Moving on to design and collaboration, Rolls’ goal is the new ‘design anywhere, follow the sun’ model – with seamless information flow and a single source of data. Roberts foresees a single web-based collaboration environment throughout the concept, design, manufacture, deploy and disposal lifecycle. In the vision it underpins Rolls’ PTC CADDS CAD tools, the myriad CAM systems and its Metaphase PDM.
Roberts concedes, “this has a long way to go.” But he says the results will be teams enabled to work together from different locations in real time, which will provide “better value form the existing investment in systems, processes and practices” and “cost-effective re-invention every two to five years.”
Finally the general purpose project “is at the centre of our intranet and Internet strategy,” says Roberts. Rolls is looking for “much better exploitation of our intranet to provide services to employees: everything from travel and expenses to providing new information, training and personnel information”. SAP HR is going in now, and he expects this to make a big contribution.
It all sounds very comprehensive, but what of the business units themselves? Ian Farquhar, business improvement and IT director at Rolls Royce Combustion Systems based at the Hucknall site, provides a useful insight. He says the programme does present challenges on the ground. The issue, he observes, is getting corporate implementations – e-business or not – to complement local tactical ones, which are bound to be running concurrently. Companies can struggle with this as they find themselves trying to effect too many improvements at once.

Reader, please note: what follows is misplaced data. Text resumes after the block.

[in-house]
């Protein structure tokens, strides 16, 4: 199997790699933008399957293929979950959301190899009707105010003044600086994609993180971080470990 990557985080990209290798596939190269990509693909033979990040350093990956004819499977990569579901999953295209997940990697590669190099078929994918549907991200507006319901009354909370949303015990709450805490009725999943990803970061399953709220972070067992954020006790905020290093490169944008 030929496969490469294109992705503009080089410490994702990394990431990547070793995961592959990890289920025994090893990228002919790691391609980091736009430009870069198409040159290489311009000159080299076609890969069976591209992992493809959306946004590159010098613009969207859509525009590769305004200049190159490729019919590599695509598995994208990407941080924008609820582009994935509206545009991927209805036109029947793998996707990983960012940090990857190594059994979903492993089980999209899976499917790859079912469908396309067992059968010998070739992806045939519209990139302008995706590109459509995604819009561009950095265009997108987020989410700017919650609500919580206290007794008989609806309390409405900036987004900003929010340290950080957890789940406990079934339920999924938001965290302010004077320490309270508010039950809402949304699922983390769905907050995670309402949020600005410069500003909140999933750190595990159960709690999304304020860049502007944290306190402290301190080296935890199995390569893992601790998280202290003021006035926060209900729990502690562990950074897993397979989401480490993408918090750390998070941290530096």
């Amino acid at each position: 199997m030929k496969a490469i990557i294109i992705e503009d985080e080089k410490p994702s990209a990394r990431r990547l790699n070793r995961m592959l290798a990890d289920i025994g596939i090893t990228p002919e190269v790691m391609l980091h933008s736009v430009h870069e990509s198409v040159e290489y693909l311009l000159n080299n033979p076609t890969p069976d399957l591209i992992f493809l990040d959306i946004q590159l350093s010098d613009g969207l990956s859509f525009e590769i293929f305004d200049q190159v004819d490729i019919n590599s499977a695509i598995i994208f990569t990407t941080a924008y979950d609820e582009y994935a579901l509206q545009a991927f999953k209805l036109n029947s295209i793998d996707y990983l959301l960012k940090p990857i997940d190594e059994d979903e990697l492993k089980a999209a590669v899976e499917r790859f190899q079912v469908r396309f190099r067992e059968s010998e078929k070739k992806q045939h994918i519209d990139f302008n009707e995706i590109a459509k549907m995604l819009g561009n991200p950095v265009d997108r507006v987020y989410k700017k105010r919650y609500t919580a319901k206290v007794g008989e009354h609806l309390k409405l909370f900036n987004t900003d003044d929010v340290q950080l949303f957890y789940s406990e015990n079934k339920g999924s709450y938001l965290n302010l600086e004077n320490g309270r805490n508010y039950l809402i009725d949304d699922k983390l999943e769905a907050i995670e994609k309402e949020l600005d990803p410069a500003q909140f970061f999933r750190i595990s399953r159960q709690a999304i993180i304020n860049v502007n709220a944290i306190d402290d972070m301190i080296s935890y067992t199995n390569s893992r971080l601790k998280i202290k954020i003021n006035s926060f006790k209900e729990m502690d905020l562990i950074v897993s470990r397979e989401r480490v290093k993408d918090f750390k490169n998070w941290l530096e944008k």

Says Farquhar, “Improving operational efficiency is still very important – eliminating waste, streamlining processes and getting lean manufacturing – but it’s all bottom-up driven and tactical.” Recent years have, for example, seen Combustion Systems reducing IT systems to engineering/technical, shopfloor data management (SFDM – in constant redevelopment) and latterly SAP, with the emphasis on thinking in terms of better customer value and more efficient manufacturing value streams.
“But putting in corporate e-business projects tends to be top down and strategic,” he says. “You have to deal with that and get involved. Remember that if [the latter] are going to be effective they need to be appropriate to the coal face. So you have to be very rigorous about understanding what the current and future needs of your business are likely to be. And you have to make sure that the systems will remain flexible but that you don’t lock in wasteful processes.”
In conclusion, Roberts says: “Remember speed in e-business is a virtue, but so is having a clear strategy and ensuring that what you do is accompanied by changes in business processes, working practices and company culture. If you don’t think about the impact on your people, suppliers, customers and so on you won’t get the benefit.” And he warns: “Make no mistake, it requires a lot of investment. We will be affording it by investing in aggressive cost reduction in our IT and processes.”
Author: Brian Tinham